It’s over. Benchmark’s lawsuit against former Uber CEO Travis Kalanick has now been dropped, ending one of the biggest VC-founder disputes in history.
It was dismissed as a condition of the SoftBank investment in Uber getting done. The deal was completed earlier this month, giving both Benchmark and Kalanick an opportunity to sell a significant Uber stake.
The venture firm and early investor in Uber filed a contentious lawsuit against Kalanick last year, shortly after he was pressured to resign as CEO. Benchmark alleged that Kalanick had misled them about the state of the company when they gave him the power to grant additional board seats.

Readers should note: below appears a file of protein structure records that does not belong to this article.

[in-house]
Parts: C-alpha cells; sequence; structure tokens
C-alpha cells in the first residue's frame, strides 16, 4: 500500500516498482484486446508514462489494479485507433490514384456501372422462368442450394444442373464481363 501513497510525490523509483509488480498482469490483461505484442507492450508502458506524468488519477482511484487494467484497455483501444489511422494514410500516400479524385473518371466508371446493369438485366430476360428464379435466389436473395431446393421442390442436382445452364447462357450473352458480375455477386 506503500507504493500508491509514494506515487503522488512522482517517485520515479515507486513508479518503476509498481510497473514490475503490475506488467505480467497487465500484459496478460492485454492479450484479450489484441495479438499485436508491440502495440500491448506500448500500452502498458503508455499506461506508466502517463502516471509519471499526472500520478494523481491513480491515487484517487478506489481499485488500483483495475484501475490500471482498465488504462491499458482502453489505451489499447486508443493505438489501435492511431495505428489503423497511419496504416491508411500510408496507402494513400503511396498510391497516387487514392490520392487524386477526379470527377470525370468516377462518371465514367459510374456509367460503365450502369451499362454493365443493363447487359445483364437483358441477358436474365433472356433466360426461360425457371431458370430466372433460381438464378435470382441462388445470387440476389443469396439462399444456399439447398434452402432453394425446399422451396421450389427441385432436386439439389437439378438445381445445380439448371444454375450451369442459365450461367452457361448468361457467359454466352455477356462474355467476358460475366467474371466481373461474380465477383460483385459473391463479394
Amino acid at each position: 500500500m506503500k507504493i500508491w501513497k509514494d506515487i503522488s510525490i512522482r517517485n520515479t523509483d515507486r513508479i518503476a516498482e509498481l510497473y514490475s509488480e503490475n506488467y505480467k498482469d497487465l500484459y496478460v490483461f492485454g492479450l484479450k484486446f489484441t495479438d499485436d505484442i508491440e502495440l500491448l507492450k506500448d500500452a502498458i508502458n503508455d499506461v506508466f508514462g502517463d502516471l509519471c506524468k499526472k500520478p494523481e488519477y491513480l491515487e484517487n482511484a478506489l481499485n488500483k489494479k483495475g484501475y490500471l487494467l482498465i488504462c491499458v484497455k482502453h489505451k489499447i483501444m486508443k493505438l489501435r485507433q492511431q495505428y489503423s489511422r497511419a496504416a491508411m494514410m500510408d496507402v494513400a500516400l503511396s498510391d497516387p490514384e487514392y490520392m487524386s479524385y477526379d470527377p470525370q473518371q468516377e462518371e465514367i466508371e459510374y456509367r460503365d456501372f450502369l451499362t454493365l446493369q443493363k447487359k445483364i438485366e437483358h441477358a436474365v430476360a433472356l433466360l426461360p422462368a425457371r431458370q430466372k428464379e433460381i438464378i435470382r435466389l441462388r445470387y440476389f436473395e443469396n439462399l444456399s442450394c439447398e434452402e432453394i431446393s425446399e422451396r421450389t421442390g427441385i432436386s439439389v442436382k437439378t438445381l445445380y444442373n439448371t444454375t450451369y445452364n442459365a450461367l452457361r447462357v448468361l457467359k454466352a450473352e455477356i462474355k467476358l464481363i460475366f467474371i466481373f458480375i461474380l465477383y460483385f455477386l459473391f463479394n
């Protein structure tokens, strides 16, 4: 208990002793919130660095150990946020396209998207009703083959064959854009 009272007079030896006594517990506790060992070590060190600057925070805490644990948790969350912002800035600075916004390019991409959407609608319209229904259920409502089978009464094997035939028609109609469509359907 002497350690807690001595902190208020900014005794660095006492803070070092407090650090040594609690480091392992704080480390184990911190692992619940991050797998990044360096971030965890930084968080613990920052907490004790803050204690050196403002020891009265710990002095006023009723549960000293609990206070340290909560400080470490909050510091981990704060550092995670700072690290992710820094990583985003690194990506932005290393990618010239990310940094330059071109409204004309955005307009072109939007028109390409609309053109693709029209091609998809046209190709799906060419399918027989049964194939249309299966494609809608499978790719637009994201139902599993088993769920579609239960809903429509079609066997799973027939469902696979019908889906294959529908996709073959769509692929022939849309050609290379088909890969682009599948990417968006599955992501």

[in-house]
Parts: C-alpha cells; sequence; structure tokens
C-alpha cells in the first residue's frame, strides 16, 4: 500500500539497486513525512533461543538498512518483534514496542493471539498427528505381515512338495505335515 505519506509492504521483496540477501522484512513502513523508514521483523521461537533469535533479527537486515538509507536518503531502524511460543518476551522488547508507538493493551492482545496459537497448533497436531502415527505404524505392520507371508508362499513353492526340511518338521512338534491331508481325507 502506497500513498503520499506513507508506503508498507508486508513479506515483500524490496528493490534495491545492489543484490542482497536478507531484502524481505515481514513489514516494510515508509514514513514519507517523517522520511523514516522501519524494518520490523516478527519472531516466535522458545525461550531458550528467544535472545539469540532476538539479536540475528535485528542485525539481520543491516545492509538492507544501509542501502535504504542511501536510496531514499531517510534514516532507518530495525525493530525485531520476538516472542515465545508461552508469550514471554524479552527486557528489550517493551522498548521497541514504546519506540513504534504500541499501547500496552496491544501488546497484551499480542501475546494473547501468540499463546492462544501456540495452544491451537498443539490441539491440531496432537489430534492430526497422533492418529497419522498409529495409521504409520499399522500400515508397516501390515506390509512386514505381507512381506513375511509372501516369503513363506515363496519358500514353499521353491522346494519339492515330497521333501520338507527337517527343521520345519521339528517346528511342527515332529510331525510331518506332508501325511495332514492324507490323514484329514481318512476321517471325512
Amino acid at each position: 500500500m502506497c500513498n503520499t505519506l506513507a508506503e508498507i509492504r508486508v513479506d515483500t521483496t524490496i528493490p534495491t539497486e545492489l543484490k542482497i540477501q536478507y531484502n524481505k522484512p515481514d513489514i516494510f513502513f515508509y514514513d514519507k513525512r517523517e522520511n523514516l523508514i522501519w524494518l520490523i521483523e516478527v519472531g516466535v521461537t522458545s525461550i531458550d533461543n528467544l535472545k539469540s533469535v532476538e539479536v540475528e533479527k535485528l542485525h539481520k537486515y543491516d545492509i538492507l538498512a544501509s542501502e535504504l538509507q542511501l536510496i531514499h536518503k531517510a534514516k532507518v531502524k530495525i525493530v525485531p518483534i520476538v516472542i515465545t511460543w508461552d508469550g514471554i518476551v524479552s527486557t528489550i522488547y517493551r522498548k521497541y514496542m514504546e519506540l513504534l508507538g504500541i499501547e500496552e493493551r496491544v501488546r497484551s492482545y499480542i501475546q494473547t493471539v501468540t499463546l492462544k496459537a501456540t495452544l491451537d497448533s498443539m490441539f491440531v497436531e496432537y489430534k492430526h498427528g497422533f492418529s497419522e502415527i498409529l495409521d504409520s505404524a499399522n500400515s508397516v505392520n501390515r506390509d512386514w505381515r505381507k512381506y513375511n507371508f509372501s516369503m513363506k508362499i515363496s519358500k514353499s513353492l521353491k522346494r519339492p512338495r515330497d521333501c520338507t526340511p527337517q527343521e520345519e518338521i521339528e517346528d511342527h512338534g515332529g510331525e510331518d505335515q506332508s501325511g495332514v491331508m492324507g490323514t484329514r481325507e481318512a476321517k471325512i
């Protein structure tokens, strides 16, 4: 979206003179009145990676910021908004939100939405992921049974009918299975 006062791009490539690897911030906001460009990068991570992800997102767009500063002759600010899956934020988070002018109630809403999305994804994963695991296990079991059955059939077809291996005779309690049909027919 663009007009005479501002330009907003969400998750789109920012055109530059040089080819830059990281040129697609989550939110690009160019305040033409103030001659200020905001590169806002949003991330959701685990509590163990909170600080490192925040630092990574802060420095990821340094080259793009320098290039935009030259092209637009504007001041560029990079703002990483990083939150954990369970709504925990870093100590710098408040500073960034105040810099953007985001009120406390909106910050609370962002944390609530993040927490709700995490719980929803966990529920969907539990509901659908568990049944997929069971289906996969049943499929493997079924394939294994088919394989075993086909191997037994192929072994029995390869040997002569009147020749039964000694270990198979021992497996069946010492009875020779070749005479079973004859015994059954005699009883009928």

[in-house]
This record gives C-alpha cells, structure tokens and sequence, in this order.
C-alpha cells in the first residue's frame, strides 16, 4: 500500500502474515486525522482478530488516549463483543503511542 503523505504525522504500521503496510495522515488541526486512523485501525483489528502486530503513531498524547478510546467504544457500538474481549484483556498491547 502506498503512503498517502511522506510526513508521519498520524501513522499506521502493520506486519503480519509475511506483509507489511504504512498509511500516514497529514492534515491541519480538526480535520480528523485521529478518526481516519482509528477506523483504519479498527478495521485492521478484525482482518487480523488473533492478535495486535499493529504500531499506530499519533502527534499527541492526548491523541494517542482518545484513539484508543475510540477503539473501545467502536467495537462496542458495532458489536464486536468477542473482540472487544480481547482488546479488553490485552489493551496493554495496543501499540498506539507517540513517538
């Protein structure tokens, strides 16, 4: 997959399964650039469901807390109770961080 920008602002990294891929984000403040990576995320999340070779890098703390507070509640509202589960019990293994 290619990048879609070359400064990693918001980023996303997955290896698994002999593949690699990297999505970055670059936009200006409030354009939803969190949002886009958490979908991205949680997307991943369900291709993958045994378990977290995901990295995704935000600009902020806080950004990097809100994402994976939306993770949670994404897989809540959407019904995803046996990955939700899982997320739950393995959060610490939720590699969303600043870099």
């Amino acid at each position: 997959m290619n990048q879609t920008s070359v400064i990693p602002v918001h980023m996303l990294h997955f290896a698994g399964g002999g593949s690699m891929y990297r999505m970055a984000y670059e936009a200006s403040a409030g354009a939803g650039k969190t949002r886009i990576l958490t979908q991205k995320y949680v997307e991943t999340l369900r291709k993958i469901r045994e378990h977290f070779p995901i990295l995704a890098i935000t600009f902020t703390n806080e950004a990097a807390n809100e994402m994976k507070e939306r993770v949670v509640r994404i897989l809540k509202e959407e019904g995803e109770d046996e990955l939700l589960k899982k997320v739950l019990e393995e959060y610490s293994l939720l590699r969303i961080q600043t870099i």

Benchmark also has a board seat. It was Bill Gurley’s and then it was handed over to Matt Cohler.
In the midst of the lawsuit, Kalanick exercised his rights and appointed Ursula Burns and John Thain to the remaining open seats.
A spokesperson for Kalanick declined to comment.
The lawsuit was very controversial in Silicon Valley because the relationship between a founder and CEO is an important one. Some felt that Benchmark took things too far. But others felt that Kalanick deserved to pay consequences for overseeing a problematic company culture.
The board has a lot of work to do as the company prepares to go public next year, under the helm of new CEO, Dara Khosrowshahi.
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